Thus we have y 1 y n inverse wishart 0 n s 0 s 1 79

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Thus we have { | y 1 , . . . , y n , } inverse-Wishart( 0 + n, [ S 0 + S ] - 1 ) . (7.9) Hopefully this result seems somewhat intuitive: We can think of 0 + n as the “posterior sample size,” being the sum of the “prior sample size” 0 and the data sample size. Similarly, S 0 + S can be thought of as the “prior” residual sum of squares plus the residual sum of squares from the data. Additionally, the conditional expectation of the population covariance matrix is E[ | y 1 , . . . , y n , ] = 1 0 + n - p - 1 ( S 0 + S ) = 0 - p - 1 0 + n - p - 1 1 0 - p - 1 S 0 + n 0 + n - p - 1 1 n S and so the conditional expectation can be seen as a weighted average of the prior expectation and the unbiased estimator. Because it can be shown that S converges to the true population covariance matrix, the posterior expectation of is a consistent estimator of the population covariance, even if the true population distribution is not multivariate normal.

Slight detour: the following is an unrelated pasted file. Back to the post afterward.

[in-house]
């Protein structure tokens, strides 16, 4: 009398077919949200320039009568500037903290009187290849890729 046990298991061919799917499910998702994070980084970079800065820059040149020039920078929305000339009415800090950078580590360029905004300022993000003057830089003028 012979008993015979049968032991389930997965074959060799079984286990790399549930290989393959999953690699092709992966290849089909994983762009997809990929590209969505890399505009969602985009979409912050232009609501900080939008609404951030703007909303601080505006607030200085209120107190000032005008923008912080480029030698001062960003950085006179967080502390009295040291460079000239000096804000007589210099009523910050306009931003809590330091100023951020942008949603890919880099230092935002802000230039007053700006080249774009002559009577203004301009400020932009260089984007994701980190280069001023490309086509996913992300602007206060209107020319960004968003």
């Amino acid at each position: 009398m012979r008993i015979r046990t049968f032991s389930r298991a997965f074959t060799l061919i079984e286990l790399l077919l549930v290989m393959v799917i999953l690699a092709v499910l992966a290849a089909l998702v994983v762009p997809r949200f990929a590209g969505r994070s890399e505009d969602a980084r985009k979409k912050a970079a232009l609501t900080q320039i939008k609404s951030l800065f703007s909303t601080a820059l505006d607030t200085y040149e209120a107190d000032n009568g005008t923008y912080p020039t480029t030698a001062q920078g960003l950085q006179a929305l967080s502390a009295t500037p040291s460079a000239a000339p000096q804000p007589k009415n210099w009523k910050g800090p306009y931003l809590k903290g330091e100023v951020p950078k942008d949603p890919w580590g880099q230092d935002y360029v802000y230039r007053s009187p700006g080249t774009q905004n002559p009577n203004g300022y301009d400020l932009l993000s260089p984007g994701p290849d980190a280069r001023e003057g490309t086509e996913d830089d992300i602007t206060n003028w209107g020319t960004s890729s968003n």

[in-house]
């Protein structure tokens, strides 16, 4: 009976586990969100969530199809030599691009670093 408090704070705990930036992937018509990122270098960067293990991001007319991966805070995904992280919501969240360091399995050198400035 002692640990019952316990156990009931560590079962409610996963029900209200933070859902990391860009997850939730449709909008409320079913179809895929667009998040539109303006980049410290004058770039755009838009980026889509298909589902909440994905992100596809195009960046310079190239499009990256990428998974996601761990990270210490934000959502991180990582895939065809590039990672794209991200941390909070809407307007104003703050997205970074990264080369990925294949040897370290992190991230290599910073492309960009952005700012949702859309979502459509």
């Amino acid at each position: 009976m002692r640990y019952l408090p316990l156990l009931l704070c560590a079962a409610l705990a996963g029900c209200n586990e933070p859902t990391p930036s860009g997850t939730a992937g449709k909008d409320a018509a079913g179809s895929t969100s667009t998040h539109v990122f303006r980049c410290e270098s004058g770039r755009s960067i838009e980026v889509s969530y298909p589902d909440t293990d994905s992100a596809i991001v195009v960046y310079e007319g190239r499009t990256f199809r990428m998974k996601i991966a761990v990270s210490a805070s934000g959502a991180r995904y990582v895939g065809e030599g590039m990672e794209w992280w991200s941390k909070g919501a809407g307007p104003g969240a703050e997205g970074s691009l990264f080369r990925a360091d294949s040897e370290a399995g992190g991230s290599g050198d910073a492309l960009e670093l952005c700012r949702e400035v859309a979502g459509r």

112 7 The multivariate normal model 7.4 Gibbs sampling of the mean and covariance In the last two sections we showed that { | y 1 , . . . , y n , } multivariate normal( μ n , n ) { | y 1 , . . . , y n , } inverse-Wishart( n , S - 1 n ) , where { n , μ n } are defined in Equations 7.4 and 7.5, n = 0 + n and S n = S 0 + S . These full conditional distributions can be used to construct a Gibbs sampler, providing us with an MCMC approximation to the joint posterior distribution p ( , | y 1 , . . . , y n ). Given a starting value (0) , the Gibbs sampler generates { ( s +1) , ( s +1) } from { ( s ) , ( s ) } via the following two steps: 1. Sample ( s +1) from its full conditional distribution: a) compute μ n and n from y 1 , . . . , y n and ( s ) ; b) sample ( s +1) multivariate normal( μ n , n ). 2. Sample ( s +1) from its full conditional distribution: a) compute S n from y 1 , . . . , y n and ( s +1) ; b) sample ( s +1) inverse-Wishart( 0 + n, S - 1 n ). Steps 1.a and 2.a highlight the fact that { μ n , n } depend on the value of , and that S n depends on the value of , and so these quantities need to be recalculated at every iteration of the sampler. Example: Reading comprehension Let’s return to the example from the beginning of the chapter in which each of 22 children were given two reading comprehension exams, one before a certain type of instruction and one after. We’ll model these 22 pairs of scores as i.i.d. samples from a multivariate normal distribution. The exam was designed to give average scores of around 50 out of 100, so μ 0 = (50 , 50) T would be a good choice for our prior expectation. Since the true mean cannot be below 0 or above 100, it is desirable to use a prior variance for that puts little probability outside of this range. We’ll take the prior variances on 1 and 2 to be λ 2 0 , 1 = λ 2 0 , 2 = (50 / 2) 2 = 625, so that the prior probability Pr( j 62 [0 , 100]) is only 0.05. Finally, since the two exams are measuring similar things, whatever the true values of 1 and 2 are it is probable that they are close. We can reflect this with a prior correlation of 0 . 5, so that λ 1 , 2 = 312 . 5. As for the prior distribution on , some of the same logic about the range of exam scores applies. We’ll take S 0 to be the same as 0 , but only loosely center around this value by taking 0 = p + 2 = 4.

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